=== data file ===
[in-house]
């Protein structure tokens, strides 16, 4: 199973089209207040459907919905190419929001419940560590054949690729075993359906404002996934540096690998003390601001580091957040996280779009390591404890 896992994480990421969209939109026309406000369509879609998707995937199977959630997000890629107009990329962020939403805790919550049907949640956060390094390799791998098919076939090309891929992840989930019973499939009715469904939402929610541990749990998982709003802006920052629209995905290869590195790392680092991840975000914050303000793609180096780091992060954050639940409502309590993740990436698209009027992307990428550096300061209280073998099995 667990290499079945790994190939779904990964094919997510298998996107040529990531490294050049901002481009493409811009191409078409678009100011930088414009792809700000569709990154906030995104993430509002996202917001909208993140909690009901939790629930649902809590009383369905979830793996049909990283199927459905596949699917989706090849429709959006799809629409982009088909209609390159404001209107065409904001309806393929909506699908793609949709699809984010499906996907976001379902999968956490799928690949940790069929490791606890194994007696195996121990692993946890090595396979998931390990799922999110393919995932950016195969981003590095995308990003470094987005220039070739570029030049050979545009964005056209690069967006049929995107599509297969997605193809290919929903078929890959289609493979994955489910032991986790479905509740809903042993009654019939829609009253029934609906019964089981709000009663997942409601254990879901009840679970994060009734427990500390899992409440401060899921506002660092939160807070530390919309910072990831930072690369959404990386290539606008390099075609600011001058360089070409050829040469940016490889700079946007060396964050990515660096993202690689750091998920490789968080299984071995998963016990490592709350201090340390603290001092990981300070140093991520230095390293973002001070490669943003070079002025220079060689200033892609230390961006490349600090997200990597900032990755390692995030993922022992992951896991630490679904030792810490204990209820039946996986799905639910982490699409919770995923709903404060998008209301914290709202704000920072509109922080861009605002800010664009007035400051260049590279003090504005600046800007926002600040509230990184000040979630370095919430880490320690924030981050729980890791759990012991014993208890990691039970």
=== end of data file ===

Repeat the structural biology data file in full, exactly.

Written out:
[in-house]
């Protein structure tokens, strides 16, 4: 199973089209207040459907919905190419929001419940560590054949690729075993359906404002996934540096690998003390601001580091957040996280779009390591404890 896992994480990421969209939109026309406000369509879609998707995937199977959630997000890629107009990329962020939403805790919550049907949640956060390094390799791998098919076939090309891929992840989930019973499939009715469904939402929610541990749990998982709003802006920052629209995905290869590195790392680092991840975000914050303000793609180096780091992060954050639940409502309590993740990436698209009027992307990428550096300061209280073998099995 667990290499079945790994190939779904990964094919997510298998996107040529990531490294050049901002481009493409811009191409078409678009100011930088414009792809700000569709990154906030995104993430509002996202917001909208993140909690009901939790629930649902809590009383369905979830793996049909990283199927459905596949699917989706090849429709959006799809629409982009088909209609390159404001209107065409904001309806393929909506699908793609949709699809984010499906996907976001379902999968956490799928690949940790069929490791606890194994007696195996121990692993946890090595396979998931390990799922999110393919995932950016195969981003590095995308990003470094987005220039070739570029030049050979545009964005056209690069967006049929995107599509297969997605193809290919929903078929890959289609493979994955489910032991986790479905509740809903042993009654019939829609009253029934609906019964089981709000009663997942409601254990879901009840679970994060009734427990500390899992409440401060899921506002660092939160807070530390919309910072990831930072690369959404990386290539606008390099075609600011001058360089070409050829040469940016490889700079946007060396964050990515660096993202690689750091998920490789968080299984071995998963016990490592709350201090340390603290001092990981300070140093991520230095390293973002001070490669943003070079002025220079060689200033892609230390961006490349600090997200990597900032990755390692995030993922022992992951896991630490679904030792810490204990209820039946996986799905639910982490699409919770995923709903404060998008209301914290709202704000920072509109922080861009605002800010664009007035400051260049590279003090504005600046800007926002600040509230990184000040979630370095919430880490320690924030981050729980890791759990012991014993208890990691039970």